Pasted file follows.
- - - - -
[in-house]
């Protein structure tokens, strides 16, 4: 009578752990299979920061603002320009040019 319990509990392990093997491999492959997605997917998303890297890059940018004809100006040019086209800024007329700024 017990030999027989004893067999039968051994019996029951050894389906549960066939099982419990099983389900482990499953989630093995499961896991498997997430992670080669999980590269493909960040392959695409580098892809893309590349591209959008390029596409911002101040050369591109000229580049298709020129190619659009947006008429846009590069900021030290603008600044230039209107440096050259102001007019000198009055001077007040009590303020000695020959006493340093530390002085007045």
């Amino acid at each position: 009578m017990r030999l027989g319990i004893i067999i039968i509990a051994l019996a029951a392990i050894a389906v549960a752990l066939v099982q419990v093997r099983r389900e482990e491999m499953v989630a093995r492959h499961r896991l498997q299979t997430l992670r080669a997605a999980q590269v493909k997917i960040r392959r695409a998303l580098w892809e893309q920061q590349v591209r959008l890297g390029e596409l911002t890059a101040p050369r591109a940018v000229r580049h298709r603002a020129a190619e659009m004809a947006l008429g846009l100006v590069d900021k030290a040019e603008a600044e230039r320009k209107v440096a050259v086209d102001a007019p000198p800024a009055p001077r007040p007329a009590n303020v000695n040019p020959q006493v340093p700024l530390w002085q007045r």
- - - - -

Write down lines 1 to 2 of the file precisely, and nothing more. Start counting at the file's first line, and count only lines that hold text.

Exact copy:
[in-house]
């Protein structure tokens, strides 16, 4: 009578752990299979920061603002320009040019 319990509990392990093997491999492959997605997917998303890297890059940018004809100006040019086209800024007329700024 017990030999027989004893067999039968051994019996029951050894389906549960066939099982419990099983389900482990499953989630093995499961896991498997997430992670080669999980590269493909960040392959695409580098892809893309590349591209959008390029596409911002101040050369591109000229580049298709020129190619659009947006008429846009590069900021030290603008600044230039209107440096050259102001007019000198009055001077007040009590303020000695020959006493340093530390002085007045």